Made by humans: making a case for humanity in a new age of tech
As an industry, are we trying too hard? Bertie Ager of experiential agency 2Heads talks about striking the right balance between humanity and tech.
If we embrace it in the right way, technology can supercharge physical experiences / Fernand de Canne
There has been a lot of chatter coming out from industry gatherings over the last few weeks (yes, SXSW, I’m looking at you) about the rise of artificial intelligence and its role in marketing. If we are to believe everything that was said, then in a few years we will all be augmented by technology incapable of individual thought and acquiescing to algorithms in our efforts to engage with audiences and influence consumer behaviors.
Future-gazing is all well and good, but I think as an industry we are all trying too hard in the pursuit of the next big thing. The power of experiential marketing in my mind is its ability to connect with people on an emotional level. There is no other channel that can match it for pure engagement.
Forgetting to feel
If an individual chooses to spend time engaging with a brand experience, be it pop-up retail, fully immersive showcase, brand pavilion, event or everything in between, then we are already halfway to nirvana.
Yes, their experience needs to be compelling; it needs to have utility, be arresting and thought-provoking; it should inspire and entertain; it should elevate the brand and create advocacy; but it also needs to speak to them as humans – and that isn’t going to happen if the experience is designed by computer.
It has to be imbued with emotion; it needs to spark something in the mind and tug at the old heartstrings. So that’s why I am starting a campaign, a rallying cry to our industry if you will: Made By Humans.
Think of it as a kite mark for our species that celebrates how experiential is brought to life through a blend of illuminating insights from a real person about real people and top-notch creative from artists, magicians, writers, designers and entertainers – not an aggregated collage or creative chimera generated by ChatGPT that doesn’t speak to how people think, do, and feel.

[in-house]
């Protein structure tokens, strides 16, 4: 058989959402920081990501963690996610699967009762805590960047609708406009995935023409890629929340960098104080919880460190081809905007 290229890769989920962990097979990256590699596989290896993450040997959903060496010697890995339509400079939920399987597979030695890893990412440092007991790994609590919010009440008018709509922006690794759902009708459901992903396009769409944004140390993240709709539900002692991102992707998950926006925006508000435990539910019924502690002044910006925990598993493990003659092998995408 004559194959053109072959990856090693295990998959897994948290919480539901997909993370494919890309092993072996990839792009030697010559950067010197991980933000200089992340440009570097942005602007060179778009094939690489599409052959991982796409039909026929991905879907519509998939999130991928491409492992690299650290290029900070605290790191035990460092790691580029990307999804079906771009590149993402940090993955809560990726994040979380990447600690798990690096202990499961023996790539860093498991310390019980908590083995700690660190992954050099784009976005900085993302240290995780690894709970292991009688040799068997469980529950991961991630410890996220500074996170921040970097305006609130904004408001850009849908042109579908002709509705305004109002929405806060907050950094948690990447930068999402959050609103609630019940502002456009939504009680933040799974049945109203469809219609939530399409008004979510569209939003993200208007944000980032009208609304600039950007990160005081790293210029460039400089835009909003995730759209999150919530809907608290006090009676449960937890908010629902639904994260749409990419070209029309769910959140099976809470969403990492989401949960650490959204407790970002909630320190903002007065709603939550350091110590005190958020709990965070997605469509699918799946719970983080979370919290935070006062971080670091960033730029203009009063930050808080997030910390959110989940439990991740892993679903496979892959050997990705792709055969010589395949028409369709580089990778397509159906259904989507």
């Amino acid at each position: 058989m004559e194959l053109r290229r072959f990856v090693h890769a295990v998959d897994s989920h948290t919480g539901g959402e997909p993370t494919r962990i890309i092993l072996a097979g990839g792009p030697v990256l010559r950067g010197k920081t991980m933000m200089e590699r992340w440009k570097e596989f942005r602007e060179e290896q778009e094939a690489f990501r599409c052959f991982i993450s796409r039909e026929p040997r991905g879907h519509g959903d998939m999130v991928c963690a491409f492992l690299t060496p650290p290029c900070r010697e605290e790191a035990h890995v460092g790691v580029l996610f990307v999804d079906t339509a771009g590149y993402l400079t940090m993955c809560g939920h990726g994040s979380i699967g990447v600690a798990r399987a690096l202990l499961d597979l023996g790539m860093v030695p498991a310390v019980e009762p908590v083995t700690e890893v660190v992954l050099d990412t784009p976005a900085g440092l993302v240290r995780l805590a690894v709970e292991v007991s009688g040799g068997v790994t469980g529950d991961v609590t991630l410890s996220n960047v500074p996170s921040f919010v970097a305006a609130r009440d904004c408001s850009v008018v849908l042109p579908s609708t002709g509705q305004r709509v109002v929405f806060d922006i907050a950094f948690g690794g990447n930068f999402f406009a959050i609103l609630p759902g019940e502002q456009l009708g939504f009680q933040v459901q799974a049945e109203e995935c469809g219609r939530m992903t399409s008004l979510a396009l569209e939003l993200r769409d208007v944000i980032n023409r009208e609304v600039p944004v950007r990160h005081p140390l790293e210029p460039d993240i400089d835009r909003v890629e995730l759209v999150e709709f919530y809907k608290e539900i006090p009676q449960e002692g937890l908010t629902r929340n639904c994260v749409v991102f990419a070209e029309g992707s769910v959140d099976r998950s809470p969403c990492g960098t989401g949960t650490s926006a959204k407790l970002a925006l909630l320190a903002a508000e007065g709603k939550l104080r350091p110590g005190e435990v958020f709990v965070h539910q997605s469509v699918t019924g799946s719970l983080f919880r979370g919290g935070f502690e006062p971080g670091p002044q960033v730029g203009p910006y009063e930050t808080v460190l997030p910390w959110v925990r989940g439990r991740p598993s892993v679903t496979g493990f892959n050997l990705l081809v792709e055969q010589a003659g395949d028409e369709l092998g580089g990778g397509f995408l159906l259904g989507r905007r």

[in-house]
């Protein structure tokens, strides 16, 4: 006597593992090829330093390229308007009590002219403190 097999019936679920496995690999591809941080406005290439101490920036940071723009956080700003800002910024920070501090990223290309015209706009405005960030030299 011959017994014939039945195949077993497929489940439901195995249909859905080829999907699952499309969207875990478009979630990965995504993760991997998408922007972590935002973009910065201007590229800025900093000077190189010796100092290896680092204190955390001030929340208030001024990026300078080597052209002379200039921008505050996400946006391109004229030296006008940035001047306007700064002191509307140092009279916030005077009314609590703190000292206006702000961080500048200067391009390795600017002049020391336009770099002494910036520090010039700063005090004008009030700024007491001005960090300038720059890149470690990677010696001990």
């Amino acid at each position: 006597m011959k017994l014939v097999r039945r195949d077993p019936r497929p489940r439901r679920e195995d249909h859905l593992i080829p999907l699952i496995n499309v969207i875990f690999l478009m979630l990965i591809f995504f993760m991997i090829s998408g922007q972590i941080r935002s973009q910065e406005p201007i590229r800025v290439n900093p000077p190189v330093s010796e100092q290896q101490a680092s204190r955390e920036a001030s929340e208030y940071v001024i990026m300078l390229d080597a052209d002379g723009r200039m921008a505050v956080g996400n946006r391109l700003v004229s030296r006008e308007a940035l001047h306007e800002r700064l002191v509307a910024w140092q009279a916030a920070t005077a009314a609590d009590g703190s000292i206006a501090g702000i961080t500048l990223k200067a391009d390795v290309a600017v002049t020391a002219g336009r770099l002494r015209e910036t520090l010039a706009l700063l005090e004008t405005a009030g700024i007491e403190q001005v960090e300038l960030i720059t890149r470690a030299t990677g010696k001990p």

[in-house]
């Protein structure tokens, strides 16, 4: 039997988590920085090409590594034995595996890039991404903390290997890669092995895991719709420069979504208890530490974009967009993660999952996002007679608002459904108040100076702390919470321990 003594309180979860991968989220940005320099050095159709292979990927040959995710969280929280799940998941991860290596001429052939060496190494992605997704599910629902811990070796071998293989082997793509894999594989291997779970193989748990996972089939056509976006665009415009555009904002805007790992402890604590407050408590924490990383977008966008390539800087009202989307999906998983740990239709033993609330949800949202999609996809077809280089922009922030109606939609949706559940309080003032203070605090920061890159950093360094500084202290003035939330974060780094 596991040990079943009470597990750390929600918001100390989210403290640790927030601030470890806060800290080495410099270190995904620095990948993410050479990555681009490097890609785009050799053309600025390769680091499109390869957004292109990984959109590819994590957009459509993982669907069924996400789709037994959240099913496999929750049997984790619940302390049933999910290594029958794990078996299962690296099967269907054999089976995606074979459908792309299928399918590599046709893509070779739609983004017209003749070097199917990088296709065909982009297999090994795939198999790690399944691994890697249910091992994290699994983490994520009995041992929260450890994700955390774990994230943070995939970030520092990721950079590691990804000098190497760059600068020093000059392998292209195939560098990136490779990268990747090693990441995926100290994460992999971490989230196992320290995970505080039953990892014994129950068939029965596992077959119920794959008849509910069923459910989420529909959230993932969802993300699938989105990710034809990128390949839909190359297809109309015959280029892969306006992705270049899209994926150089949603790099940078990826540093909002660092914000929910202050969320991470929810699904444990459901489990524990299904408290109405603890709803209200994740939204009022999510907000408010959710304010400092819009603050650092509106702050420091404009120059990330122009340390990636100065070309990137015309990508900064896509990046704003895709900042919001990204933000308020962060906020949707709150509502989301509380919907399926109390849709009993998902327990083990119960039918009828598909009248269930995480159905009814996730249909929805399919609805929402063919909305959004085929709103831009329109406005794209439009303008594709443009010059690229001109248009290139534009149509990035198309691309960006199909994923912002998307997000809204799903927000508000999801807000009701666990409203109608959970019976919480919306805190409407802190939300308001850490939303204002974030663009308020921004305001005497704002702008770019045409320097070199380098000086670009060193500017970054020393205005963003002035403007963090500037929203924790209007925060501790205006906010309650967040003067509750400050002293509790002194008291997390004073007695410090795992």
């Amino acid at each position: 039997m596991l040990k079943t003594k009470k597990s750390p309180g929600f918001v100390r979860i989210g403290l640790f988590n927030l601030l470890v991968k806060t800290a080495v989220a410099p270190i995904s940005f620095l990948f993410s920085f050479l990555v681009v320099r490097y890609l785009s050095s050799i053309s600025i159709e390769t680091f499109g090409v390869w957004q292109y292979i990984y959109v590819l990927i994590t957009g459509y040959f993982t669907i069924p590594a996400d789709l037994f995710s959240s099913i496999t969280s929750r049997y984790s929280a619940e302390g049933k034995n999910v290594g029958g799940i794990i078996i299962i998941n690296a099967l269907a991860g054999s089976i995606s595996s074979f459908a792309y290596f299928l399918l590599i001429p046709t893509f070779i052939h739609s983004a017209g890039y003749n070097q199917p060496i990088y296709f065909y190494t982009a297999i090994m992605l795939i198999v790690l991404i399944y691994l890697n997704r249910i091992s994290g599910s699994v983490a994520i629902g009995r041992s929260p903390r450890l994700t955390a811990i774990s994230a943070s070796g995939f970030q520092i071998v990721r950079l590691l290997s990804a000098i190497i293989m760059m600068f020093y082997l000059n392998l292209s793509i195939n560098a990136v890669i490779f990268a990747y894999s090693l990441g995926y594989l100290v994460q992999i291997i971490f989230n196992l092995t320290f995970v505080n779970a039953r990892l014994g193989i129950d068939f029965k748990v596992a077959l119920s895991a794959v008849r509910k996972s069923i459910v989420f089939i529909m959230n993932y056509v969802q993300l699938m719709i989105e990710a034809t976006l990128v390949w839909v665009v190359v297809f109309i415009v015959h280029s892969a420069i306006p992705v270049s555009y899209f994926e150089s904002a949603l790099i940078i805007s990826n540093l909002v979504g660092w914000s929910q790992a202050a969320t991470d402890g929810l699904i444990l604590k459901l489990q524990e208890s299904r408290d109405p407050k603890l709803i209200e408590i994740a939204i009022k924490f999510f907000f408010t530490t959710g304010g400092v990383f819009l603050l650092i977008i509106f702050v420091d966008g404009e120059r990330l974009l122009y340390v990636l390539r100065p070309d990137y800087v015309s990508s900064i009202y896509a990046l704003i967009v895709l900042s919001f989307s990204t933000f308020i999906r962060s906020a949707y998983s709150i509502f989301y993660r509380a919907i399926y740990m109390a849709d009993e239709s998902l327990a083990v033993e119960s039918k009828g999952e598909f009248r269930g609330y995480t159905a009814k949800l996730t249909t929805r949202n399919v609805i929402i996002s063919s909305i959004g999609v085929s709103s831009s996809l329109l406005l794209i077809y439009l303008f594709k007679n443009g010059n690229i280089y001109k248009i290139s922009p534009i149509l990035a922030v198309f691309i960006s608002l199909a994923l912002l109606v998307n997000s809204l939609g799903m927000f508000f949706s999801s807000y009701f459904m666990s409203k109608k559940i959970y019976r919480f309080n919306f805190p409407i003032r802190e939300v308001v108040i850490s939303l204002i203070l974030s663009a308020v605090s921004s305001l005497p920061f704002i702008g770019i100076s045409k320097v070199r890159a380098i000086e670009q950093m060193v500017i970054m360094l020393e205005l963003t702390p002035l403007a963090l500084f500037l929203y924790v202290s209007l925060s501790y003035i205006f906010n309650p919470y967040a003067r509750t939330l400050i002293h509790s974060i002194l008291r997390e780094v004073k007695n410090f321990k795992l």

And finally, craftsmanship: production and high-end delivery from the makers, shapers and doers who bring the vision of the creative to life with an eye for detail and a real understanding of tactility and finish.
Technology can supercharge humanity
We are in the business of crafting human connections, and for that to be successful, we need to ensure we don’t lose the humanity of the experiences we are all striving to create.
This doesn’t mean that we dispense with technology. Far from it; we all need to embrace innovation and harness what it can do. Augmenting a physical experience with cutting-edge tech can supercharge it in unimaginable ways. The use of high-fidelity content that tells human stories and transports audiences to magical destinations, can make any experience live long in the memory.
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But whatever clever piece of technology or stunning content we do use, let’s make sure it is the hardworking folks that get up every morning brimming with ideas and new ways to surprise and delight that are creating the show rather than leaving it to the machines.
I, for one, am excited about what the future holds. I love what technology allows us to do, but there is no substitute in my mind for what we can create as human beings when we dare to dream and are given the permission to explore new ideas, come up with new stories and craft those experiences that bring people together.
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